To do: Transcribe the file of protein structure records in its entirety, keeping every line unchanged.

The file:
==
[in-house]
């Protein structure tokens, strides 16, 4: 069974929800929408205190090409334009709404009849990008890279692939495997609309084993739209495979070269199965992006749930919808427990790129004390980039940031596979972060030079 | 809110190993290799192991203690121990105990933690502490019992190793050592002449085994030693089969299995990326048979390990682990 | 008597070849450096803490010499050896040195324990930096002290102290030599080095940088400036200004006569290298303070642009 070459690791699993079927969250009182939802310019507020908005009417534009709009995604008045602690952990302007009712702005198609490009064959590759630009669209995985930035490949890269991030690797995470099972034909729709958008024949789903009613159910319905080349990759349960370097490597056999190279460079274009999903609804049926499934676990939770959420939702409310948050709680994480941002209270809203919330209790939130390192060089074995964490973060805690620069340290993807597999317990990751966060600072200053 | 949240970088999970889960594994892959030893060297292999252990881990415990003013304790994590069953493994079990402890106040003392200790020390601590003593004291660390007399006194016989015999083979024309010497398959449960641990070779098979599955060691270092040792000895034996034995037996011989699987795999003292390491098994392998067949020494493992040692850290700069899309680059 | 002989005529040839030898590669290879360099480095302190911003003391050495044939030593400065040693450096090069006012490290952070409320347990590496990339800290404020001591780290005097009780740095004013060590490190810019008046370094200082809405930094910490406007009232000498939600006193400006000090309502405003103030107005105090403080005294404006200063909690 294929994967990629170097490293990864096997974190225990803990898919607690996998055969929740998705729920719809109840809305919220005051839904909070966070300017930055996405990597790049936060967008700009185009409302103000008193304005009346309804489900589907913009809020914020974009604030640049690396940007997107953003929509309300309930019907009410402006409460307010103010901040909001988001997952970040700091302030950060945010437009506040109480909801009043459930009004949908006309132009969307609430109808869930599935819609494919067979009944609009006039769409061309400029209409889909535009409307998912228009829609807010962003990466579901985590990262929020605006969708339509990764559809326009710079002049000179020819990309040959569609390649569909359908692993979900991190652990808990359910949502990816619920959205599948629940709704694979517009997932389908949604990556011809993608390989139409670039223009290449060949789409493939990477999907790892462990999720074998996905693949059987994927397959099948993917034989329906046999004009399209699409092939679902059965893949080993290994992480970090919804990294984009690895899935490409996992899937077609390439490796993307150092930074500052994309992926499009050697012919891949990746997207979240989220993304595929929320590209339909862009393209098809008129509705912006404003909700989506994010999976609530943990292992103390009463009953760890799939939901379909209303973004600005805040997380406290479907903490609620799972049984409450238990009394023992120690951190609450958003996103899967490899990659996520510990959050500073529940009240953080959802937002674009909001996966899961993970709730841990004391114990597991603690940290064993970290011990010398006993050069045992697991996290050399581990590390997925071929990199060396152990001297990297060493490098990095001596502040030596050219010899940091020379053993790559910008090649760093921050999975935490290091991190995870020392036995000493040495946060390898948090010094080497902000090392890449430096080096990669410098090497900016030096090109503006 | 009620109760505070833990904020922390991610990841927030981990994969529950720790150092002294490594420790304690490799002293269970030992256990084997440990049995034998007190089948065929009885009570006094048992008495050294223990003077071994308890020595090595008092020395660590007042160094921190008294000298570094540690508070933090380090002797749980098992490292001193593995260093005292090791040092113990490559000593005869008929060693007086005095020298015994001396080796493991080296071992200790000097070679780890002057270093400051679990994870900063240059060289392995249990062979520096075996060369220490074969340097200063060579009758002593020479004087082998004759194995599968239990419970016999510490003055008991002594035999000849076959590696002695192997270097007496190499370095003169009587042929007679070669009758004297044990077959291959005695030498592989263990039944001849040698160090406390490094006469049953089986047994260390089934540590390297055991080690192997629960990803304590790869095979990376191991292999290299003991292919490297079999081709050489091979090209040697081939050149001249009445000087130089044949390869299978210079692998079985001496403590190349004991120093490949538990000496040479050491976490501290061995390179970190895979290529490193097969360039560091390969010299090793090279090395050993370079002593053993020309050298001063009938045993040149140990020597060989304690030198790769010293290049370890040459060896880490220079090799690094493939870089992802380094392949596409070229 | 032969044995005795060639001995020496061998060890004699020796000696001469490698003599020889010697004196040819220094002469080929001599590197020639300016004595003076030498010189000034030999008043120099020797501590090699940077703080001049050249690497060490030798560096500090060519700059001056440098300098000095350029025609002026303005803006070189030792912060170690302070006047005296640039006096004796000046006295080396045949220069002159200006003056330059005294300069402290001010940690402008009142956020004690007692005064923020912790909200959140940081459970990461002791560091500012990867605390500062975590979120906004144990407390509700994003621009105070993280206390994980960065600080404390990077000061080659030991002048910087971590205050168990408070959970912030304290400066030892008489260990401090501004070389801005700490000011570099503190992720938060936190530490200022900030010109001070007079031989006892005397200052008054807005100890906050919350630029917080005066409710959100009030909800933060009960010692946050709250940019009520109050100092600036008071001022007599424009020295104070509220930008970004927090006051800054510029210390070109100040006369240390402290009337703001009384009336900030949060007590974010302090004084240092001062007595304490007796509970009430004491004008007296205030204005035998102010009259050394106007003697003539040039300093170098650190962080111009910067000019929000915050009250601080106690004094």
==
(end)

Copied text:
[in-house]
């Protein structure tokens, strides 16, 4: 069974929800929408205190090409334009709404009849990008890279692939495997609309084993739209495979070269199965992006749930919808427990790129004390980039940031596979972060030079 | 809110190993290799192991203690121990105990933690502490019992190793050592002449085994030693089969299995990326048979390990682990 | 008597070849450096803490010499050896040195324990930096002290102290030599080095940088400036200004006569290298303070642009 070459690791699993079927969250009182939802310019507020908005009417534009709009995604008045602690952990302007009712702005198609490009064959590759630009669209995985930035490949890269991030690797995470099972034909729709958008024949789903009613159910319905080349990759349960370097490597056999190279460079274009999903609804049926499934676990939770959420939702409310948050709680994480941002209270809203919330209790939130390192060089074995964490973060805690620069340290993807597999317990990751966060600072200053 | 949240970088999970889960594994892959030893060297292999252990881990415990003013304790994590069953493994079990402890106040003392200790020390601590003593004291660390007399006194016989015999083979024309010497398959449960641990070779098979599955060691270092040792000895034996034995037996011989699987795999003292390491098994392998067949020494493992040692850290700069899309680059 | 002989005529040839030898590669290879360099480095302190911003003391050495044939030593400065040693450096090069006012490290952070409320347990590496990339800290404020001591780290005097009780740095004013060590490190810019008046370094200082809405930094910490406007009232000498939600006193400006000090309502405003103030107005105090403080005294404006200063909690 294929994967990629170097490293990864096997974190225990803990898919607690996998055969929740998705729920719809109840809305919220005051839904909070966070300017930055996405990597790049936060967008700009185009409302103000008193304005009346309804489900589907913009809020914020974009604030640049690396940007997107953003929509309300309930019907009410402006409460307010103010901040909001988001997952970040700091302030950060945010437009506040109480909801009043459930009004949908006309132009969307609430109808869930599935819609494919067979009944609009006039769409061309400029209409889909535009409307998912228009829609807010962003990466579901985590990262929020605006969708339509990764559809326009710079002049000179020819990309040959569609390649569909359908692993979900991190652990808990359910949502990816619920959205599948629940709704694979517009997932389908949604990556011809993608390989139409670039223009290449060949789409493939990477999907790892462990999720074998996905693949059987994927397959099948993917034989329906046999004009399209699409092939679902059965893949080993290994992480970090919804990294984009690895899935490409996992899937077609390439490796993307150092930074500052994309992926499009050697012919891949990746997207979240989220993304595929929320590209339909862009393209098809008129509705912006404003909700989506994010999976609530943990292992103390009463009953760890799939939901379909209303973004600005805040997380406290479907903490609620799972049984409450238990009394023992120690951190609450958003996103899967490899990659996520510990959050500073529940009240953080959802937002674009909001996966899961993970709730841990004391114990597991603690940290064993970290011990010398006993050069045992697991996290050399581990590390997925071929990199060396152990001297990297060493490098990095001596502040030596050219010899940091020379053993790559910008090649760093921050999975935490290091991190995870020392036995000493040495946060390898948090010094080497902000090392890449430096080096990669410098090497900016030096090109503006 | 009620109760505070833990904020922390991610990841927030981990994969529950720790150092002294490594420790304690490799002293269970030992256990084997440990049995034998007190089948065929009885009570006094048992008495050294223990003077071994308890020595090595008092020395660590007042160094921190008294000298570094540690508070933090380090002797749980098992490292001193593995260093005292090791040092113990490559000593005869008929060693007086005095020298015994001396080796493991080296071992200790000097070679780890002057270093400051679990994870900063240059060289392995249990062979520096075996060369220490074969340097200063060579009758002593020479004087082998004759194995599968239990419970016999510490003055008991002594035999000849076959590696002695192997270097007496190499370095003169009587042929007679070669009758004297044990077959291959005695030498592989263990039944001849040698160090406390490094006469049953089986047994260390089934540590390297055991080690192997629960990803304590790869095979990376191991292999290299003991292919490297079999081709050489091979090209040697081939050149001249009445000087130089044949390869299978210079692998079985001496403590190349004991120093490949538990000496040479050491976490501290061995390179970190895979290529490193097969360039560091390969010299090793090279090395050993370079002593053993020309050298001063009938045993040149140990020597060989304690030198790769010293290049370890040459060896880490220079090799690094493939870089992802380094392949596409070229 | 032969044995005795060639001995020496061998060890004699020796000696001469490698003599020889010697004196040819220094002469080929001599590197020639300016004595003076030498010189000034030999008043120099020797501590090699940077703080001049050249690497060490030798560096500090060519700059001056440098300098000095350029025609002026303005803006070189030792912060170690302070006047005296640039006096004796000046006295080396045949220069002159200006003056330059005294300069402290001010940690402008009142956020004690007692005064923020912790909200959140940081459970990461002791560091500012990867605390500062975590979120906004144990407390509700994003621009105070993280206390994980960065600080404390990077000061080659030991002048910087971590205050168990408070959970912030304290400066030892008489260990401090501004070389801005700490000011570099503190992720938060936190530490200022900030010109001070007079031989006892005397200052008054807005100890906050919350630029917080005066409710959100009030909800933060009960010692946050709250940019009520109050100092600036008071001022007599424009020295104070509220930008970004927090006051800054510029210390070109100040006369240390402290009337703001009384009336900030949060007590974010302090004084240092001062007595304490007796509970009430004491004008007296205030204005035998102010009259050394106007003697003539040039300093170098650190962080111009910067000019929000915050009250601080106690004094």